Unless correspondents ask us not to, this Website will post selected letters that it receives and invite open debate.
David Hebden has some observations on the real meaning of entries in the controversial diary of the Auschwitz doctor Kremer
Dr Kremer and the word "Sonderaktion"
THE diary of Dr. Johann Paul Kremer [the Auschwitz doctor], and in particular, those entries which record the two months he spent stationed at Auschwitz (Aug 30 - Nov 1, 1942), are considered strong evidence that mass gassings occurred at the Auschwitz camp.
At first sight, several entries do indeed appear incriminating. [See the Nizkor version.]
It contains several seemingly incriminating references to Sonderaktion ["Special Action"], Dante's inferno, anus mundi and the like. Revisionists have responded that the term Sonderaktion ['special action'] could refer to selections or disinfection measures.
Thirteen of the fourteen "special actions" that Kremer attended involved incoming transports. But one, that of September 5 1942, concerned women prisoners only:
"In the morning attended a special action from the women's concentration camp (Muslims*); the most dreadful of horrors. Master-Sergeant Thilo (troop doctor) was right when he said to me that this is the anus mundi. In the evening towards 8:00 attended another special action from Holland. Because of the special rations they get a fifth of a liter of schnapps, 5 cigarettes, 100 g salami and bread, the men all clamor to take part in such actions. Today and tomorrow (Sunday) work."
The importantance of this is this: The deaths of these women, as registered prisoners, should show up in the so-called Death Books.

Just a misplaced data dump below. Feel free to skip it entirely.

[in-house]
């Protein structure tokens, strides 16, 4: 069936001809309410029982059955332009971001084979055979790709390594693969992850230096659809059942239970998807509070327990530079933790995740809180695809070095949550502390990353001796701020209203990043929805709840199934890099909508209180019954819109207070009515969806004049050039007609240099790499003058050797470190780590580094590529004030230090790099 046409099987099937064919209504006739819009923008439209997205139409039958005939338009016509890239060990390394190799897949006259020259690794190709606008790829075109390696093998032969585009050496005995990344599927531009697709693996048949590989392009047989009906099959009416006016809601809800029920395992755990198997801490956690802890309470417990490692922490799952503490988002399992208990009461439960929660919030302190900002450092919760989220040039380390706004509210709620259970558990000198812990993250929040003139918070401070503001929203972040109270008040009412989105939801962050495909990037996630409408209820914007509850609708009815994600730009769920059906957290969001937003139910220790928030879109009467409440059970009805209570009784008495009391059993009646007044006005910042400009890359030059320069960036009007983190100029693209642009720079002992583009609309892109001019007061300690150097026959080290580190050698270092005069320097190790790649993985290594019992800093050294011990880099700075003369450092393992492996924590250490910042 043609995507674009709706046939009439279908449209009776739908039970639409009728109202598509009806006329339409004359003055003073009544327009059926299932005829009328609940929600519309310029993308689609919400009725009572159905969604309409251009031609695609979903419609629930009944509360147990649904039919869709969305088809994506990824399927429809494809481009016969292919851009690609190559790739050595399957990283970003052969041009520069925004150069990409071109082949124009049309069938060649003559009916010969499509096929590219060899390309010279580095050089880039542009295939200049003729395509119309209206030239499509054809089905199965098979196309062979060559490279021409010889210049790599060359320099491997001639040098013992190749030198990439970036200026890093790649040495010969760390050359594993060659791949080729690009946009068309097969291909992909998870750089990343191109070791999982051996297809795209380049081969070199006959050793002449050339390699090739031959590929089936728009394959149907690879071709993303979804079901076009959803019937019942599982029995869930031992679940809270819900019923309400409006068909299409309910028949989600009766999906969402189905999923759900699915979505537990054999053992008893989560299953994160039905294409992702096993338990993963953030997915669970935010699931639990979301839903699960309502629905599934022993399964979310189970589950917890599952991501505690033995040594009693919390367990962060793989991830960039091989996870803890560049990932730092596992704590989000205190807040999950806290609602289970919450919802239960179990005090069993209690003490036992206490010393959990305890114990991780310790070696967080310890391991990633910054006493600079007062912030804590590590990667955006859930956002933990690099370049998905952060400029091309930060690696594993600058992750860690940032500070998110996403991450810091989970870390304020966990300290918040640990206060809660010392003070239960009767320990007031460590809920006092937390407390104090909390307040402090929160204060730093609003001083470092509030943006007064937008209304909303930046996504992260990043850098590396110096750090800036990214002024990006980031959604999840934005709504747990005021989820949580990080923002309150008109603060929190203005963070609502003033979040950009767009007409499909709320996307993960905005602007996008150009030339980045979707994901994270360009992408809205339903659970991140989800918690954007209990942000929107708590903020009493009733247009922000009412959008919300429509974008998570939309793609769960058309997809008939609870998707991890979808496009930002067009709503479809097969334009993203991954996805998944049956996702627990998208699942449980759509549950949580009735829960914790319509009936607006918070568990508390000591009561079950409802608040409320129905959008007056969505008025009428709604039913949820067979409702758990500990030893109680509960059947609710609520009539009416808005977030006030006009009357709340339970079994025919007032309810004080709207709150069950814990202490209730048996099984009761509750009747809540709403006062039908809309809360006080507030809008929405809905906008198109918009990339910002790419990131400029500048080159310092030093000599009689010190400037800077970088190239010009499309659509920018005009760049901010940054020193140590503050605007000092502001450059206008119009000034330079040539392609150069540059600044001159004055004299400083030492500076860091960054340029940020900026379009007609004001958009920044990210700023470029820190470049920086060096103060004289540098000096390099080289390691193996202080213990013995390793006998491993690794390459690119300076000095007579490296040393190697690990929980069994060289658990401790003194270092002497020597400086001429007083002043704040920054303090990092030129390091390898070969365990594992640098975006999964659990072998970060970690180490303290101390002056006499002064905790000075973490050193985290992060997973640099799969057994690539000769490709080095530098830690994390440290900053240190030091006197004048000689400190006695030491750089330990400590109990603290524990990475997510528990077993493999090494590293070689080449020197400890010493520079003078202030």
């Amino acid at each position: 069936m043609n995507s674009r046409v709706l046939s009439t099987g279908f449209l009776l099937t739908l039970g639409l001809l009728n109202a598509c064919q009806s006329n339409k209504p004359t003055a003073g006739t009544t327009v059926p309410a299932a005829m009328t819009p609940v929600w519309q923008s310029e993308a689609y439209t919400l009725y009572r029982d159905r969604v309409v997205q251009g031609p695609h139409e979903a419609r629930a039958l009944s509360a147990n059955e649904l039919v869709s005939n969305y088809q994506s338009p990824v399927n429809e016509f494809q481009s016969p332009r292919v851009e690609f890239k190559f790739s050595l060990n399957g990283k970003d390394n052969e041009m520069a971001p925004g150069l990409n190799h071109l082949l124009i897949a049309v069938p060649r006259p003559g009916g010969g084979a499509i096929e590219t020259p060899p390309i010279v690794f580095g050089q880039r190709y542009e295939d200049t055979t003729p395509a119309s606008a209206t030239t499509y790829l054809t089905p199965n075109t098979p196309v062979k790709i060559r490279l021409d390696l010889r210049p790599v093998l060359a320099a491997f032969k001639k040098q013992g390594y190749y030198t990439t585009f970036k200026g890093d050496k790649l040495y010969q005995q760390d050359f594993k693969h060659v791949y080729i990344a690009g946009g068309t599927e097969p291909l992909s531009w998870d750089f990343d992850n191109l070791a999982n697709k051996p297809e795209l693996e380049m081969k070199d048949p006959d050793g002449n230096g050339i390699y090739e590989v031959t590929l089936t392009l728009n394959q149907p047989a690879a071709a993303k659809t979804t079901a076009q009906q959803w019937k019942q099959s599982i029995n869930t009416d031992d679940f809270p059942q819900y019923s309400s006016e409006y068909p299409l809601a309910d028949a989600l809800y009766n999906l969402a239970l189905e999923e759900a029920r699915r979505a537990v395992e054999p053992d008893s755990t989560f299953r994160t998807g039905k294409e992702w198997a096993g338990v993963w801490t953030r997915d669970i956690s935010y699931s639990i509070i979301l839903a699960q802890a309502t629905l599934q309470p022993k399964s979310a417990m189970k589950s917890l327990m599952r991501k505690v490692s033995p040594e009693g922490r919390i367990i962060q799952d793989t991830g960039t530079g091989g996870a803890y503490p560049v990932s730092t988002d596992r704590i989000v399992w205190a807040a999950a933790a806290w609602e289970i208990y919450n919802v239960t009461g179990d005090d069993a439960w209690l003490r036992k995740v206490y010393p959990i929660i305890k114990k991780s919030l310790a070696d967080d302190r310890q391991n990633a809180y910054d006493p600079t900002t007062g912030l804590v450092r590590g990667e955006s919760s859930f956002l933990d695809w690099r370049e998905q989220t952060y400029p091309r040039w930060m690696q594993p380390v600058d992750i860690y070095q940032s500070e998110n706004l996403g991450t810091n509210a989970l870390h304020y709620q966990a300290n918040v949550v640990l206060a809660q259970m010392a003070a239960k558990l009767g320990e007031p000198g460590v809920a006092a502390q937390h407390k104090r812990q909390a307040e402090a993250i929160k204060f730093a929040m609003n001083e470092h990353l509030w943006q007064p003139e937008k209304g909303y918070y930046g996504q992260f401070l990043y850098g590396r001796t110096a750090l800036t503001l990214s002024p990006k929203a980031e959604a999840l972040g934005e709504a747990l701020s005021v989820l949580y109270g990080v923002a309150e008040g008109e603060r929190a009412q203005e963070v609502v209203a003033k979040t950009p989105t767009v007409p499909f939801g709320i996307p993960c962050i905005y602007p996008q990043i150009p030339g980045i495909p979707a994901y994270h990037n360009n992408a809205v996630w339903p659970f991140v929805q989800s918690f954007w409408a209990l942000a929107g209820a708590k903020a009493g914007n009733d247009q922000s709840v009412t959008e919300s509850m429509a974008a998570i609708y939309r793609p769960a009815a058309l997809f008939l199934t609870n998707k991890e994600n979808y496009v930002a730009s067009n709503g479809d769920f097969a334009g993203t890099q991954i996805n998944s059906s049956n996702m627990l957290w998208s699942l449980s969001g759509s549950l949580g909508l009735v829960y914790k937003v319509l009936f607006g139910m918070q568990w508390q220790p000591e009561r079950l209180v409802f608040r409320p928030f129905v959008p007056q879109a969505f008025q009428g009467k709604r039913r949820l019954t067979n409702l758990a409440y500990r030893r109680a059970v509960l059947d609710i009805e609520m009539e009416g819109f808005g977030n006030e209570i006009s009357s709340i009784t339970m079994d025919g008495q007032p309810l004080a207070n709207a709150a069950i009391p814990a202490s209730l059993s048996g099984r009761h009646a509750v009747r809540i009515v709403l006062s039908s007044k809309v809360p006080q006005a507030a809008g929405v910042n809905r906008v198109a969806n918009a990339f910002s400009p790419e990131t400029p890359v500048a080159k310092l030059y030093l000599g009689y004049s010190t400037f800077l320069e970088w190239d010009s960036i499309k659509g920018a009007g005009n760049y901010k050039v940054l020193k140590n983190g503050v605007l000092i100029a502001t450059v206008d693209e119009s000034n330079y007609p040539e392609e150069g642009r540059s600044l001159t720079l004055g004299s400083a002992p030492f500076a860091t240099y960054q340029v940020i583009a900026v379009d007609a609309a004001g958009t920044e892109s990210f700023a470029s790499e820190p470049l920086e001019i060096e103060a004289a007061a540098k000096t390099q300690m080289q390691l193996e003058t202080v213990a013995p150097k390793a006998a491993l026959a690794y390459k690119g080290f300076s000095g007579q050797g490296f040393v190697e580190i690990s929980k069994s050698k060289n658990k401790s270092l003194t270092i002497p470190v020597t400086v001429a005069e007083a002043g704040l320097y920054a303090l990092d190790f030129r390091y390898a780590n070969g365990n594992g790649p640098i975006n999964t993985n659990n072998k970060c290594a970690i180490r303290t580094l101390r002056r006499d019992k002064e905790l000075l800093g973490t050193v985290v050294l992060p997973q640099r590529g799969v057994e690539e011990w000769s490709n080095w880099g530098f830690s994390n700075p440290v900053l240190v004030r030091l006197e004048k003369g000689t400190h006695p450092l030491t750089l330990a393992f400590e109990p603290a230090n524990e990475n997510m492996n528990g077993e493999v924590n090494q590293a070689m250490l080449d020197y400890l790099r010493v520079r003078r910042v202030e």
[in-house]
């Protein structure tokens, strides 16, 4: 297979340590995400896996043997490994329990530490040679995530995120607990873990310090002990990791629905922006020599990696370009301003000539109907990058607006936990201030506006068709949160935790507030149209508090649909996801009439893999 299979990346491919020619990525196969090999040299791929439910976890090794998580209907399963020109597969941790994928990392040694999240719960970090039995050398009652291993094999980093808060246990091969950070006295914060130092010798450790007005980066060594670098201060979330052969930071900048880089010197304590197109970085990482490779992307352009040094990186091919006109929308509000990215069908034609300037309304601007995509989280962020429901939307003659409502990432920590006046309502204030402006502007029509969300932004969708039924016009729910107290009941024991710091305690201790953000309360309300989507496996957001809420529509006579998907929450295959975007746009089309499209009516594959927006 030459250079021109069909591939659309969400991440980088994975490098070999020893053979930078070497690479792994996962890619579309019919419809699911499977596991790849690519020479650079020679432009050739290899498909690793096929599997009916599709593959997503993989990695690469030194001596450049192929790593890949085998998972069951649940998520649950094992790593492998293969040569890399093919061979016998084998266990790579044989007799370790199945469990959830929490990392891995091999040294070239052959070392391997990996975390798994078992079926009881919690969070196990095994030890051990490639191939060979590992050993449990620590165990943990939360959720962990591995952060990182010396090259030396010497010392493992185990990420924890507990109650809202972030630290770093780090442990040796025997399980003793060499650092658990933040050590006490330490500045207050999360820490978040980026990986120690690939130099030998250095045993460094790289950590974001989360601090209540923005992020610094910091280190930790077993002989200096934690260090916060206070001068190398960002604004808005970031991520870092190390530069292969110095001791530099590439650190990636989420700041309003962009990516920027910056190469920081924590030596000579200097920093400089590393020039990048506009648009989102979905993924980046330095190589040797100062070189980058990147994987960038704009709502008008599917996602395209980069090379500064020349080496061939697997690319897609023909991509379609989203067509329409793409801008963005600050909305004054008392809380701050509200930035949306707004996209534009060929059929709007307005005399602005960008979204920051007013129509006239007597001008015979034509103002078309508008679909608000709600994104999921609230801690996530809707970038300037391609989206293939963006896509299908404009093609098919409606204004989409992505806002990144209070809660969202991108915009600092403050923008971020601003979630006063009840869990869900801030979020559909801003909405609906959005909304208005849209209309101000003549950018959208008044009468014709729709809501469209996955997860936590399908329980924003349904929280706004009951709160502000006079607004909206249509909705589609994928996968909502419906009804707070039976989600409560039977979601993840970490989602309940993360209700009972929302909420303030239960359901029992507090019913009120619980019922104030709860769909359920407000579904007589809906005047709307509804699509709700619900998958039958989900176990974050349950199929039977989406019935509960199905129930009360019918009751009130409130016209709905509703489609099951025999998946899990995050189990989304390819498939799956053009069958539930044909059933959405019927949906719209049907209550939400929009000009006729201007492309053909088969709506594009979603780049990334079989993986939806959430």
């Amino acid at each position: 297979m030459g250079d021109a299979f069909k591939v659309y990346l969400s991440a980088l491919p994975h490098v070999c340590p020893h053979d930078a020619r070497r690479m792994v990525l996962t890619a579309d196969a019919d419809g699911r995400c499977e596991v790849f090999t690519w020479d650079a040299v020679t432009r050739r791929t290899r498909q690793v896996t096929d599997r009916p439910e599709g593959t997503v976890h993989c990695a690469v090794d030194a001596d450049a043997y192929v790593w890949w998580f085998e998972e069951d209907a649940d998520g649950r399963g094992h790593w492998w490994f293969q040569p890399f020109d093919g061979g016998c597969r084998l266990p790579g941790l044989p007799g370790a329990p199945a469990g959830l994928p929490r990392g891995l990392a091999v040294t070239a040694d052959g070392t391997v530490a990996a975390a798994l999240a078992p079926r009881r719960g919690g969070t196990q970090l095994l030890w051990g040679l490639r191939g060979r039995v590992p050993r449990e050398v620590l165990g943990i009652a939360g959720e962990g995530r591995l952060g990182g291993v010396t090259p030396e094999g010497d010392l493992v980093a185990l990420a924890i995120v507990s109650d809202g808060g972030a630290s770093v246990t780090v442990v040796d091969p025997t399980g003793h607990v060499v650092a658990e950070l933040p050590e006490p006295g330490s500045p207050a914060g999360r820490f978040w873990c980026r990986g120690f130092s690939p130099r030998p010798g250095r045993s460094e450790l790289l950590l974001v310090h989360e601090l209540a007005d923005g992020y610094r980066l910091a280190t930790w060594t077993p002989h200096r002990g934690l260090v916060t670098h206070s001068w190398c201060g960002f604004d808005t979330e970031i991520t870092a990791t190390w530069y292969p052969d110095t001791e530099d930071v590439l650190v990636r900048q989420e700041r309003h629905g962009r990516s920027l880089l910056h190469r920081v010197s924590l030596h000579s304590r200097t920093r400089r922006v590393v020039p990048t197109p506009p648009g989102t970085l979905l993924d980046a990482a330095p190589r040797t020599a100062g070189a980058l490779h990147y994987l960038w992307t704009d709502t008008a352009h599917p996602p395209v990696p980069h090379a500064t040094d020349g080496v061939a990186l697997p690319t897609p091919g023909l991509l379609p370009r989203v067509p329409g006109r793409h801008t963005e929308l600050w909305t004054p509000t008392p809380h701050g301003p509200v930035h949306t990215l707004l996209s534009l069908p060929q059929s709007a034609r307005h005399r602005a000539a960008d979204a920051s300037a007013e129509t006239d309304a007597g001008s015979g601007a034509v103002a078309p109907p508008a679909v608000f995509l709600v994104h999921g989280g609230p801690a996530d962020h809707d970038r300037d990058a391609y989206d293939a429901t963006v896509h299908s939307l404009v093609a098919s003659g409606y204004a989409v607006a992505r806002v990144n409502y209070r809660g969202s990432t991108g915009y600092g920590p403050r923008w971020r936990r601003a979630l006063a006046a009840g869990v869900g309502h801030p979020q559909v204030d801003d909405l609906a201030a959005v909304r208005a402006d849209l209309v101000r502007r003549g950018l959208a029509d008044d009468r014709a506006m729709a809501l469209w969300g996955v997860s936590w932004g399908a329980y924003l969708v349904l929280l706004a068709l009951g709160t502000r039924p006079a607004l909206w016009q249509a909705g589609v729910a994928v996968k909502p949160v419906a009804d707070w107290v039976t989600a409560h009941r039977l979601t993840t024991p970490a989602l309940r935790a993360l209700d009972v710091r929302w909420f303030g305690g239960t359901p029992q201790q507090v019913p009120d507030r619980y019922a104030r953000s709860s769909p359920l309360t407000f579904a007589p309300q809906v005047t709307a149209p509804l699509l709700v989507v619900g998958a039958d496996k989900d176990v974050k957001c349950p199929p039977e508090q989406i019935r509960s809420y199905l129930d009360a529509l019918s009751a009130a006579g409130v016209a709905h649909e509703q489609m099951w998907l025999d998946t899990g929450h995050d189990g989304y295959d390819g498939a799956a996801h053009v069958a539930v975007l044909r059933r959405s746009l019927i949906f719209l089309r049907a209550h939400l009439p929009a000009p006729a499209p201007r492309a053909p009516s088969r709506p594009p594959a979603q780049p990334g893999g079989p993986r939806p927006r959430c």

Although the diary entry does not mention how many women were included, the editors of KL Auschwitz As Seen Through the Eyes Of The SS give, in a footnote, the number as "about 800." I emailed the Auschwitz State Museum to ask where this number came from. The museum replied that it derived from Danuta Czech's Auschwitz Kalendarium [a post-war compilation] which in turn relied on a statement made by Dr. Kremer during his trial in Cracow in 1947.
Having established this, I then emailed the museum again to ask how many deaths were recorded in the relevant Death Book for September 5. Their reply was interesting:
"Searching after date of death as it was noted on Sterbebücher [Death Book] forms is hopeless, since after every major Action prisoner-clerks employed in the camp Standesamt [registrar's office] were obliged to distribute death cases among next several days; in other words, dates of deaths from those documents are not fully credible. In September, as much as 1,654 deaths of female prisoners were listed in the Sterbebücher, 24 only on September 5th."
I asked them to put this hypothesis to the test by providing a breakdown of deaths for the whole month of September and received the following in reply:
"Complying with your request I have checked again daily rates of deaths in the "Sterbebuch" register for September 1942; this was about 20-70 death cases a day, grouped roughly in regular manner.September 1 86 September 2 43 September 3 40 September 4 48 September 5 24 September 6 19 September 7 38 September 8 63 September 9 12 September 10 68 September 11 19 September 12 12 September 13 73 September 14 78 September 15 23 September 27 127"
Unless I'm missing something obvious, the Death Books therefore do not support a homicidal interpretation of the term Sonderaktion as used by Dr. Kremer.
Letter from the same corersppondent: doubts about the evidence of Pery Broad in the Auschwitz case
* Website note: Muselmänner was the mocking concentration-camp slang for the most emaciated prisoners.
Ron Jacobson asks about the Kremer diary
Robert Faurisson Confessions of SS Men who were at Auschwitz (IHR Journal)
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